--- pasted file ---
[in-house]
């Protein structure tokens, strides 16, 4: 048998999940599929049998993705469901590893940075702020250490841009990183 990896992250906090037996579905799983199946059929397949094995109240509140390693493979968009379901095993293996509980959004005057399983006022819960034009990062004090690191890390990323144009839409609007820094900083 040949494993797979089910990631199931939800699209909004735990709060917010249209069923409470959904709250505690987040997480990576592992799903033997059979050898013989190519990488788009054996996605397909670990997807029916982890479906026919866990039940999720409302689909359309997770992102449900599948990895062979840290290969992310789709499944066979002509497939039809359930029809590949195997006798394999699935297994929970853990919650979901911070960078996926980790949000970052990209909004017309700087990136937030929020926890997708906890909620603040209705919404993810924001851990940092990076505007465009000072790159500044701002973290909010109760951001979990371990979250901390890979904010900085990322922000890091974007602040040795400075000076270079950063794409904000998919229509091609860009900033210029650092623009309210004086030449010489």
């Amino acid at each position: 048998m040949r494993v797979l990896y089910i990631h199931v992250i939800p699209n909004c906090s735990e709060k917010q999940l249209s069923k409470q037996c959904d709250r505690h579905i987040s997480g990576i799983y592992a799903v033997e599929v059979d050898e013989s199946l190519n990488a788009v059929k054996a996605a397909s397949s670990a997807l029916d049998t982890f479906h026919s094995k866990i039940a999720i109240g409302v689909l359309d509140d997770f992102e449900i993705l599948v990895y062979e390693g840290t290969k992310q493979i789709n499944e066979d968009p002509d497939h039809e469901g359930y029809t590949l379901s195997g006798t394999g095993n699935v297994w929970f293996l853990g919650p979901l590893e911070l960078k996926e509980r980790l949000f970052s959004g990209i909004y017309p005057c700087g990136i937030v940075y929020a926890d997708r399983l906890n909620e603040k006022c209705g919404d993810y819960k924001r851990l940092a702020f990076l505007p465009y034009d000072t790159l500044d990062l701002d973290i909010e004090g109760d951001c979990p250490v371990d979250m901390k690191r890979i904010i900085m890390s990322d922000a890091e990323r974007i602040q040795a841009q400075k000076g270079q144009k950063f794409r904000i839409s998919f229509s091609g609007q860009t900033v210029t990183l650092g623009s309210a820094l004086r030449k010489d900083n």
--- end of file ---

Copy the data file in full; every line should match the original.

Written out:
[in-house]
């Protein structure tokens, strides 16, 4: 048998999940599929049998993705469901590893940075702020250490841009990183 990896992250906090037996579905799983199946059929397949094995109240509140390693493979968009379901095993293996509980959004005057399983006022819960034009990062004090690191890390990323144009839409609007820094900083 040949494993797979089910990631199931939800699209909004735990709060917010249209069923409470959904709250505690987040997480990576592992799903033997059979050898013989190519990488788009054996996605397909670990997807029916982890479906026919866990039940999720409302689909359309997770992102449900599948990895062979840290290969992310789709499944066979002509497939039809359930029809590949195997006798394999699935297994929970853990919650979901911070960078996926980790949000970052990209909004017309700087990136937030929020926890997708906890909620603040209705919404993810924001851990940092990076505007465009000072790159500044701002973290909010109760951001979990371990979250901390890979904010900085990322922000890091974007602040040795400075000076270079950063794409904000998919229509091609860009900033210029650092623009309210004086030449010489």
């Amino acid at each position: 048998m040949r494993v797979l990896y089910i990631h199931v992250i939800p699209n909004c906090s735990e709060k917010q999940l249209s069923k409470q037996c959904d709250r505690h579905i987040s997480g990576i799983y592992a799903v033997e599929v059979d050898e013989s199946l190519n990488a788009v059929k054996a996605a397909s397949s670990a997807l029916d049998t982890f479906h026919s094995k866990i039940a999720i109240g409302v689909l359309d509140d997770f992102e449900i993705l599948v990895y062979e390693g840290t290969k992310q493979i789709n499944e066979d968009p002509d497939h039809e469901g359930y029809t590949l379901s195997g006798t394999g095993n699935v297994w929970f293996l853990g919650p979901l590893e911070l960078k996926e509980r980790l949000f970052s959004g990209i909004y017309p005057c700087g990136i937030v940075y929020a926890d997708r399983l906890n909620e603040k006022c209705g919404d993810y819960k924001r851990l940092a702020f990076l505007p465009y034009d000072t790159l500044d990062l701002d973290i909010e004090g109760d951001c979990p250490v371990d979250m901390k690191r890979i904010i900085m890390s990322d922000a890091e990323r974007i602040q040795a841009q400075k000076g270079q144009k950063f794409r904000i839409s998919f229509s091609g609007q860009t900033v210029t990183l650092g623009s309210a820094l004086r030449k010489d900083n």